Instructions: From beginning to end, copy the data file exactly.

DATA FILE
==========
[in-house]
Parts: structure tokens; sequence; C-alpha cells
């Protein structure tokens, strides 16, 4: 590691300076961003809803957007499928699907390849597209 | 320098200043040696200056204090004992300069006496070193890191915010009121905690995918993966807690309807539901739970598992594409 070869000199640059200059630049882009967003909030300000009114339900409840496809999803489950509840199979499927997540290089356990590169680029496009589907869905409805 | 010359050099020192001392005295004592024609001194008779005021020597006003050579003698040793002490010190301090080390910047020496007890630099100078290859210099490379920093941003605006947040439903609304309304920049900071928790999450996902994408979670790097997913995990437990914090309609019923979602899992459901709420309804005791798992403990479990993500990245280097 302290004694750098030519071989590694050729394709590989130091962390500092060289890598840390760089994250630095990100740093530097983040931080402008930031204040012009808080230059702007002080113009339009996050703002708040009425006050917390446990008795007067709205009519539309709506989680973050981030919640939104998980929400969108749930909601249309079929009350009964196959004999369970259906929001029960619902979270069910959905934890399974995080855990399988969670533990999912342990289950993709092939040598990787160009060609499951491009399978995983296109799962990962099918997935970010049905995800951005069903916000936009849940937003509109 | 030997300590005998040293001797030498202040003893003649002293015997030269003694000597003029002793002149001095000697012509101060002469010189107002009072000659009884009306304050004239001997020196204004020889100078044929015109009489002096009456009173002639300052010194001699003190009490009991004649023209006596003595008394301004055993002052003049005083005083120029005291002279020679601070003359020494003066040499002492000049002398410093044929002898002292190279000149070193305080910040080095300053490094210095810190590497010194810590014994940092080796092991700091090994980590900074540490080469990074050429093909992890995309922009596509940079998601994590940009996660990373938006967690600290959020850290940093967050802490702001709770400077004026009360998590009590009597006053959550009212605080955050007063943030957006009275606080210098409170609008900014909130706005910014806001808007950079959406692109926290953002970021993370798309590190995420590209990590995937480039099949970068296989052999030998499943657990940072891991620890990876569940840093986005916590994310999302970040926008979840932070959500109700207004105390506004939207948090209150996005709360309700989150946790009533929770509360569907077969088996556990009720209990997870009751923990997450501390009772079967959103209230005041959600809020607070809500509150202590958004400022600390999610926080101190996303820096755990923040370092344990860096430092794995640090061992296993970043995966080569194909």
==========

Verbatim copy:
[in-house]
Parts: structure tokens; sequence; C-alpha cells
């Protein structure tokens, strides 16, 4: 590691300076961003809803957007499928699907390849597209 | 320098200043040696200056204090004992300069006496070193890191915010009121905690995918993966807690309807539901739970598992594409 070869000199640059200059630049882009967003909030300000009114339900409840496809999803489950509840199979499927997540290089356990590169680029496009589907869905409805 | 010359050099020192001392005295004592024609001194008779005021020597006003050579003698040793002490010190301090080390910047020496007890630099100078290859210099490379920093941003605006947040439903609304309304920049900071928790999450996902994408979670790097997913995990437990914090309609019923979602899992459901709420309804005791798992403990479990993500990245280097 302290004694750098030519071989590694050729394709590989130091962390500092060289890598840390760089994250630095990100740093530097983040931080402008930031204040012009808080230059702007002080113009339009996050703002708040009425006050917390446990008795007067709205009519539309709506989680973050981030919640939104998980929400969108749930909601249309079929009350009964196959004999369970259906929001029960619902979270069910959905934890399974995080855990399988969670533990999912342990289950993709092939040598990787160009060609499951491009399978995983296109799962990962099918997935970010049905995800951005069903916000936009849940937003509109 | 030997300590005998040293001797030498202040003893003649002293015997030269003694000597003029002793002149001095000697012509101060002469010189107002009072000659009884009306304050004239001997020196204004020889100078044929015109009489002096009456009173002639300052010194001699003190009490009991004649023209006596003595008394301004055993002052003049005083005083120029005291002279020679601070003359020494003066040499002492000049002398410093044929002898002292190279000149070193305080910040080095300053490094210095810190590497010194810590014994940092080796092991700091090994980590900074540490080469990074050429093909992890995309922009596509940079998601994590940009996660990373938006967690600290959020850290940093967050802490702001709770400077004026009360998590009590009597006053959550009212605080955050007063943030957006009275606080210098409170609008900014909130706005910014806001808007950079959406692109926290953002970021993370798309590190995420590209990590995937480039099949970068296989052999030998499943657990940072891991620890990876569940840093986005916590994310999302970040926008979840932070959500109700207004105390506004939207948090209150996005709360309700989150946790009533929770509360569907077969088996556990009720209990997870009751923990997450501390009772079967959103209230005041959600809020607070809500509150202590958004400022600390999610926080101190996303820096755990923040370092344990860096430092794995640090061992296993970043995966080569194909």